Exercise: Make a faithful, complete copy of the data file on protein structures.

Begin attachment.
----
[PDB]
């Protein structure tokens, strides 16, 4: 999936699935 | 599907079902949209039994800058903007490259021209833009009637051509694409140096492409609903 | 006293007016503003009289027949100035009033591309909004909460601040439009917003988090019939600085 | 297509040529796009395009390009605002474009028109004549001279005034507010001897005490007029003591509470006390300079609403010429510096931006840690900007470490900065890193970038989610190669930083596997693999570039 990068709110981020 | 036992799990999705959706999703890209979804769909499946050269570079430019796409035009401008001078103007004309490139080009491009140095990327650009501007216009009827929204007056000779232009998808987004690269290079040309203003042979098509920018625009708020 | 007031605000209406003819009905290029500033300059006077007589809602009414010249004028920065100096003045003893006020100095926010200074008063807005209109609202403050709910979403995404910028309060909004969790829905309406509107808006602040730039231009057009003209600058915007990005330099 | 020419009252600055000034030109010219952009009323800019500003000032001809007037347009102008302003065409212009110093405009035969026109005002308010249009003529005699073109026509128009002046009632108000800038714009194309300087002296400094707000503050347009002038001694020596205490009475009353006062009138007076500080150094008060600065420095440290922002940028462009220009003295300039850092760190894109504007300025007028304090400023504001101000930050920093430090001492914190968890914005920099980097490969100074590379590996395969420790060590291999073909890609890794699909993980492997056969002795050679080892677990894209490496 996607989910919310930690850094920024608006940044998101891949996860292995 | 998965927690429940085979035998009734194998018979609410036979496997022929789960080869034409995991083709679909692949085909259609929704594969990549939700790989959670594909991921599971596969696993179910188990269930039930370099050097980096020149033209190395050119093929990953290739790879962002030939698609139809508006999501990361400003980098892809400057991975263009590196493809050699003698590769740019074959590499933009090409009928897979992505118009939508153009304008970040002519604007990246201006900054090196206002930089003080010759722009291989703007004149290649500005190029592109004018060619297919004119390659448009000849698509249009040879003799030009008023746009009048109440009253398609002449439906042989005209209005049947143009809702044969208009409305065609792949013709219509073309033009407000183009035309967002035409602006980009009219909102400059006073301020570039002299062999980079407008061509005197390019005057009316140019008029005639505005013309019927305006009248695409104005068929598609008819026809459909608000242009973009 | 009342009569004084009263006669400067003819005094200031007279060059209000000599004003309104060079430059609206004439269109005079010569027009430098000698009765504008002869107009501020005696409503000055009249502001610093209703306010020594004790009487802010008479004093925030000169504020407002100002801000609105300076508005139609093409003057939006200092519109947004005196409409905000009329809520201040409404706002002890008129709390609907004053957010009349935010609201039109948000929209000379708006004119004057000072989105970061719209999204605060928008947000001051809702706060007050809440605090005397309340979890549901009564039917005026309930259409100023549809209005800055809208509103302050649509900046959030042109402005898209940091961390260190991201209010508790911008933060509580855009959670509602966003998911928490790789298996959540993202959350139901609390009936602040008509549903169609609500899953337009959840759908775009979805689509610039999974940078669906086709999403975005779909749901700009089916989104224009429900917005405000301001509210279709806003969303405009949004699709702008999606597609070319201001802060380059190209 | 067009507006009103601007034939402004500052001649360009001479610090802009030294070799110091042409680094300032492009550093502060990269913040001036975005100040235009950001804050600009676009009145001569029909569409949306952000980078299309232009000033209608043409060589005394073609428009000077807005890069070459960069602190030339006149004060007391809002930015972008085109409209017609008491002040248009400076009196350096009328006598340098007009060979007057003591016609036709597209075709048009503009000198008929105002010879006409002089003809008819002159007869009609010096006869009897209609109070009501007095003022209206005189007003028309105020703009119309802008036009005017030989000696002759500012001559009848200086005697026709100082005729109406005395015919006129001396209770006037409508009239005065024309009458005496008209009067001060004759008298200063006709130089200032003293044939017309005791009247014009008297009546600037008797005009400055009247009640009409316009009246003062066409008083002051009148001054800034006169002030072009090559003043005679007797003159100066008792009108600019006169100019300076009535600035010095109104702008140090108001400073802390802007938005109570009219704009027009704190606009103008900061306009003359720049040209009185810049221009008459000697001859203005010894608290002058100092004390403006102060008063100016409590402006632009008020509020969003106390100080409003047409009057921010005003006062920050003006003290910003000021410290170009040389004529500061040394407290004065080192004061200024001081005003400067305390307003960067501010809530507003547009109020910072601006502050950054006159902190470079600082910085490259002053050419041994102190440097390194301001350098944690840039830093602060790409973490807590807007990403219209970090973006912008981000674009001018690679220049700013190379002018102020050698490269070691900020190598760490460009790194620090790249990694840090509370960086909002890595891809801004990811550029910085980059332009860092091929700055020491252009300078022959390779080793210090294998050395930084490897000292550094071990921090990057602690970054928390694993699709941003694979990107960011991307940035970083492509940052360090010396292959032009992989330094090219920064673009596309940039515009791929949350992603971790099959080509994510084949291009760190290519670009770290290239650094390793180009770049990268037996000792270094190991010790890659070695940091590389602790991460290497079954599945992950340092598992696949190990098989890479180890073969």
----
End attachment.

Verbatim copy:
[PDB]
């Protein structure tokens, strides 16, 4: 999936699935 | 599907079902949209039994800058903007490259021209833009009637051509694409140096492409609903 | 006293007016503003009289027949100035009033591309909004909460601040439009917003988090019939600085 | 297509040529796009395009390009605002474009028109004549001279005034507010001897005490007029003591509470006390300079609403010429510096931006840690900007470490900065890193970038989610190669930083596997693999570039 990068709110981020 | 036992799990999705959706999703890209979804769909499946050269570079430019796409035009401008001078103007004309490139080009491009140095990327650009501007216009009827929204007056000779232009998808987004690269290079040309203003042979098509920018625009708020 | 007031605000209406003819009905290029500033300059006077007589809602009414010249004028920065100096003045003893006020100095926010200074008063807005209109609202403050709910979403995404910028309060909004969790829905309406509107808006602040730039231009057009003209600058915007990005330099 | 020419009252600055000034030109010219952009009323800019500003000032001809007037347009102008302003065409212009110093405009035969026109005002308010249009003529005699073109026509128009002046009632108000800038714009194309300087002296400094707000503050347009002038001694020596205490009475009353006062009138007076500080150094008060600065420095440290922002940028462009220009003295300039850092760190894109504007300025007028304090400023504001101000930050920093430090001492914190968890914005920099980097490969100074590379590996395969420790060590291999073909890609890794699909993980492997056969002795050679080892677990894209490496 996607989910919310930690850094920024608006940044998101891949996860292995 | 998965927690429940085979035998009734194998018979609410036979496997022929789960080869034409995991083709679909692949085909259609929704594969990549939700790989959670594909991921599971596969696993179910188990269930039930370099050097980096020149033209190395050119093929990953290739790879962002030939698609139809508006999501990361400003980098892809400057991975263009590196493809050699003698590769740019074959590499933009090409009928897979992505118009939508153009304008970040002519604007990246201006900054090196206002930089003080010759722009291989703007004149290649500005190029592109004018060619297919004119390659448009000849698509249009040879003799030009008023746009009048109440009253398609002449439906042989005209209005049947143009809702044969208009409305065609792949013709219509073309033009407000183009035309967002035409602006980009009219909102400059006073301020570039002299062999980079407008061509005197390019005057009316140019008029005639505005013309019927305006009248695409104005068929598609008819026809459909608000242009973009 | 009342009569004084009263006669400067003819005094200031007279060059209000000599004003309104060079430059609206004439269109005079010569027009430098000698009765504008002869107009501020005696409503000055009249502001610093209703306010020594004790009487802010008479004093925030000169504020407002100002801000609105300076508005139609093409003057939006200092519109947004005196409409905000009329809520201040409404706002002890008129709390609907004053957010009349935010609201039109948000929209000379708006004119004057000072989105970061719209999204605060928008947000001051809702706060007050809440605090005397309340979890549901009564039917005026309930259409100023549809209005800055809208509103302050649509900046959030042109402005898209940091961390260190991201209010508790911008933060509580855009959670509602966003998911928490790789298996959540993202959350139901609390009936602040008509549903169609609500899953337009959840759908775009979805689509610039999974940078669906086709999403975005779909749901700009089916989104224009429900917005405000301001509210279709806003969303405009949004699709702008999606597609070319201001802060380059190209 | 067009507006009103601007034939402004500052001649360009001479610090802009030294070799110091042409680094300032492009550093502060990269913040001036975005100040235009950001804050600009676009009145001569029909569409949306952000980078299309232009000033209608043409060589005394073609428009000077807005890069070459960069602190030339006149004060007391809002930015972008085109409209017609008491002040248009400076009196350096009328006598340098007009060979007057003591016609036709597209075709048009503009000198008929105002010879006409002089003809008819002159007869009609010096006869009897209609109070009501007095003022209206005189007003028309105020703009119309802008036009005017030989000696002759500012001559009848200086005697026709100082005729109406005395015919006129001396209770006037409508009239005065024309009458005496008209009067001060004759008298200063006709130089200032003293044939017309005791009247014009008297009546600037008797005009400055009247009640009409316009009246003062066409008083002051009148001054800034006169002030072009090559003043005679007797003159100066008792009108600019006169100019300076009535600035010095109104702008140090108001400073802390802007938005109570009219704009027009704190606009103008900061306009003359720049040209009185810049221009008459000697001859203005010894608290002058100092004390403006102060008063100016409590402006632009008020509020969003106390100080409003047409009057921010005003006062920050003006003290910003000021410290170009040389004529500061040394407290004065080192004061200024001081005003400067305390307003960067501010809530507003547009109020910072601006502050950054006159902190470079600082910085490259002053050419041994102190440097390194301001350098944690840039830093602060790409973490807590807007990403219209970090973006912008981000674009001018690679220049700013190379002018102020050698490269070691900020190598760490460009790194620090790249990694840090509370960086909002890595891809801004990811550029910085980059332009860092091929700055020491252009300078022959390779080793210090294998050395930084490897000292550094071990921090990057602690970054928390694993699709941003694979990107960011991307940035970083492509940052360090010396292959032009992989330094090219920064673009596309940039515009791929949350992603971790099959080509994510084949291009760190290519670009770290290239650094390793180009770049990268037996000792270094190991010790890659070695940091590389602790991460290497079954599945992950340092598992696949190990098989890479180890073969």